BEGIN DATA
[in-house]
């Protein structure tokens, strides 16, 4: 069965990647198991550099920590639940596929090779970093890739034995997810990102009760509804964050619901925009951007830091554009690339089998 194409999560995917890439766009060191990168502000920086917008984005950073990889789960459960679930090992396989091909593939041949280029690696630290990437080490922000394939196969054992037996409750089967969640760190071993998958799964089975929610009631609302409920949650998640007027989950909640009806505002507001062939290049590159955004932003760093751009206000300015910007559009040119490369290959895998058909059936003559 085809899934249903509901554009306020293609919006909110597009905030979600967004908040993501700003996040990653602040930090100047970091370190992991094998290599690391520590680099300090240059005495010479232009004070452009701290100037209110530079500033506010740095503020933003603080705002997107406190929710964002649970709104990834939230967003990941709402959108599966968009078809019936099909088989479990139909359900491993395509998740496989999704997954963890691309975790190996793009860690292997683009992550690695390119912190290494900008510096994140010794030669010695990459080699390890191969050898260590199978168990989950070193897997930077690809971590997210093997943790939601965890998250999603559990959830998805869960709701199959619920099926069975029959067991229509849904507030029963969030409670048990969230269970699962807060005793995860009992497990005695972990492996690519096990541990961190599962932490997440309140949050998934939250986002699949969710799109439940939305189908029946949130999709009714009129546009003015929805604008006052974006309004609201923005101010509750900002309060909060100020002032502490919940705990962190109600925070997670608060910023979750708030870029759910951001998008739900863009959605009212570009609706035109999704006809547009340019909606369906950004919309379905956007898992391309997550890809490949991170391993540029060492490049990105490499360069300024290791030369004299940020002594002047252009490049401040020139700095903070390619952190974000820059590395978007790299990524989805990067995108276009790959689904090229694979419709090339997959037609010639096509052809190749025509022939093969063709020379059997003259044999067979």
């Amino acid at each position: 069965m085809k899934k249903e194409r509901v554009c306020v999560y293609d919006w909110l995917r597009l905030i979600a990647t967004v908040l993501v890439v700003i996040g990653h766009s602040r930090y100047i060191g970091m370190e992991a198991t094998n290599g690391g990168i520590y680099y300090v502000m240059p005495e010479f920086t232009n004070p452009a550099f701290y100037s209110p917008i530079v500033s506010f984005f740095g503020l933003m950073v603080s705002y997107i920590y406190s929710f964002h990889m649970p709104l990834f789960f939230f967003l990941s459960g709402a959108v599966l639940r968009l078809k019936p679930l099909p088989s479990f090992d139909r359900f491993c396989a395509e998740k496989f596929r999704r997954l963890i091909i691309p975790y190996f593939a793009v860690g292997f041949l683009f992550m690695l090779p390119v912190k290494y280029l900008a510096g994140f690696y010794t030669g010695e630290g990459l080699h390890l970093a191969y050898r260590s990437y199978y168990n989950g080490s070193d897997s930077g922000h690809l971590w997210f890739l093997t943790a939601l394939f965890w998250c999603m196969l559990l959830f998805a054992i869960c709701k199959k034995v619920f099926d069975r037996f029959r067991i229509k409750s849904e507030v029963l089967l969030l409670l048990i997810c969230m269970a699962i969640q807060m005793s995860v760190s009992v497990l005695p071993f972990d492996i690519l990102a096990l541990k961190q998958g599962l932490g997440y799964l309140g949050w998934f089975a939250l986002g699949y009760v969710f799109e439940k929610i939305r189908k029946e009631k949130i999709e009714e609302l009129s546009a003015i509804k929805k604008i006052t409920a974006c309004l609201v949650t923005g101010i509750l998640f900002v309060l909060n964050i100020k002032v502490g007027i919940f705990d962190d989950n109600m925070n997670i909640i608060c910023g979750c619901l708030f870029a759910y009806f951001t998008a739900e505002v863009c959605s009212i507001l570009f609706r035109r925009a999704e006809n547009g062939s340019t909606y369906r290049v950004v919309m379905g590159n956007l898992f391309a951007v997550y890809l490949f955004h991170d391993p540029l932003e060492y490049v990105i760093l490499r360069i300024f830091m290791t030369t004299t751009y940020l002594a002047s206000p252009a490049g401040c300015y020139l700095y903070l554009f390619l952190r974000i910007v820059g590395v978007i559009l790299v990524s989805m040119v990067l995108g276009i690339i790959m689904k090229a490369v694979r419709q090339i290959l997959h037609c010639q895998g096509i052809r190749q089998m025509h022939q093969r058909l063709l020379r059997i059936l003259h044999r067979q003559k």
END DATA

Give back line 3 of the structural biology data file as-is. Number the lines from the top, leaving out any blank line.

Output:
């Amino acid at each position: 069965m085809k899934k249903e194409r509901v554009c306020v999560y293609d919006w909110l995917r597009l905030i979600a990647t967004v908040l993501v890439v700003i996040g990653h766009s602040r930090y100047i060191g970091m370190e992991a198991t094998n290599g690391g990168i520590y680099y300090v502000m240059p005495e010479f920086t232009n004070p452009a550099f701290y100037s209110p917008i530079v500033s506010f984005f740095g503020l933003m950073v603080s705002y997107i920590y406190s929710f964002h990889m649970p709104l990834f789960f939230f967003l990941s459960g709402a959108v599966l639940r968009l078809k019936p679930l099909p088989s479990f090992d139909r359900f491993c396989a395509e998740k496989f596929r999704r997954l963890i091909i691309p975790y190996f593939a793009v860690g292997f041949l683009f992550m690695l090779p390119v912190k290494y280029l900008a510096g994140f690696y010794t030669g010695e630290g990459l080699h390890l970093a191969y050898r260590s990437y199978y168990n989950g080490s070193d897997s930077g922000h690809l971590w997210f890739l093997t943790a939601l394939f965890w998250c999603m196969l559990l959830f998805a054992i869960c709701k199959k034995v619920f099926d069975r037996f029959r067991i229509k409750s849904e507030v029963l089967l969030l409670l048990i997810c969230m269970a699962i969640q807060m005793s995860v760190s009992v497990l005695p071993f972990d492996i690519l990102a096990l541990k961190q998958g599962l932490g997440y799964l309140g949050w998934f089975a939250l986002g699949y009760v969710f799109e439940k929610i939305r189908k029946e009631k949130i999709e009714e609302l009129s546009a003015i509804k929805k604008i006052t409920a974006c309004l609201v949650t923005g101010i509750l998640f900002v309060l909060n964050i100020k002032v502490g007027i919940f705990d962190d989950n109600m925070n997670i909640i608060c910023g979750c619901l708030f870029a759910y009806f951001t998008a739900e505002v863009c959605s009212i507001l570009f609706r035109r925009a999704e006809n547009g062939s340019t909606y369906r290049v950004v919309m379905g590159n956007l898992f391309a951007v997550y890809l490949f955004h991170d391993p540029l932003e060492y490049v990105i760093l490499r360069i300024f830091m290791t030369t004299t751009y940020l002594a002047s206000p252009a490049g401040c300015y020139l700095y903070l554009f390619l952190r974000i910007v820059g590395v978007i559009l790299v990524s989805m040119v990067l995108g276009i690339i790959m689904k090229a490369v694979r419709q090339i290959l997959h037609c010639q895998g096509i052809r190749q089998m025509h022939q093969r058909l063709l020379r059997i059936l003259h044999r067979q003559k």